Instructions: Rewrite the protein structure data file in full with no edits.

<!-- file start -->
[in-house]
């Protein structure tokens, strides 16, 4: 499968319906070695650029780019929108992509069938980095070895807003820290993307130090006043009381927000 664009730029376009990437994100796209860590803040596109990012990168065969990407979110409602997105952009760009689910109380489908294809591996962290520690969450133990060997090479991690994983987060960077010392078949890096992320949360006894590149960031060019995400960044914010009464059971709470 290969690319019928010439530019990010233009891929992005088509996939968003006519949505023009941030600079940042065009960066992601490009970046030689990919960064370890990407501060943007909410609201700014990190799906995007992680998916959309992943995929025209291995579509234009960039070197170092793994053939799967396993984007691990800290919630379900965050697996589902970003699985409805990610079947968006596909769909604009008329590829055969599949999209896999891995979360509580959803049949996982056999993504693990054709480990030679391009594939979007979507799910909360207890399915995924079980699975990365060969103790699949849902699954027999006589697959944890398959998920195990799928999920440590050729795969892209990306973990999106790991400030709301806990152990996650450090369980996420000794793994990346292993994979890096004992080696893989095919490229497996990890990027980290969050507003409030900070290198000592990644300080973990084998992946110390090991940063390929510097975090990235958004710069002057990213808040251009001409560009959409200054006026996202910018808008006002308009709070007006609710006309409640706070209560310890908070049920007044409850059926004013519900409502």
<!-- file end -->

[in-house]
């Protein structure tokens, strides 16, 4: 499968319906070695650029780019929108992509069938980095070895807003820290993307130090006043009381927000 664009730029376009990437994100796209860590803040596109990012990168065969990407979110409602997105952009760009689910109380489908294809591996962290520690969450133990060997090479991690994983987060960077010392078949890096992320949360006894590149960031060019995400960044914010009464059971709470 290969690319019928010439530019990010233009891929992005088509996939968003006519949505023009941030600079940042065009960066992601490009970046030689990919960064370890990407501060943007909410609201700014990190799906995007992680998916959309992943995929025209291995579509234009960039070197170092793994053939799967396993984007691990800290919630379900965050697996589902970003699985409805990610079947968006596909769909604009008329590829055969599949999209896999891995979360509580959803049949996982056999993504693990054709480990030679391009594939979007979507799910909360207890399915995924079980699975990365060969103790699949849902699954027999006589697959944890398959998920195990799928999920440590050729795969892209990306973990999106790991400030709301806990152990996650450090369980996420000794793994990346292993994979890096004992080696893989095919490229497996990890990027980290969050507003409030900070290198000592990644300080973990084998992946110390090991940063390929510097975090990235958004710069002057990213808040251009001409560009959409200054006026996202910018808008006002308009709070007006609710006309409640706070209560310890908070049920007044409850059926004013519900409502």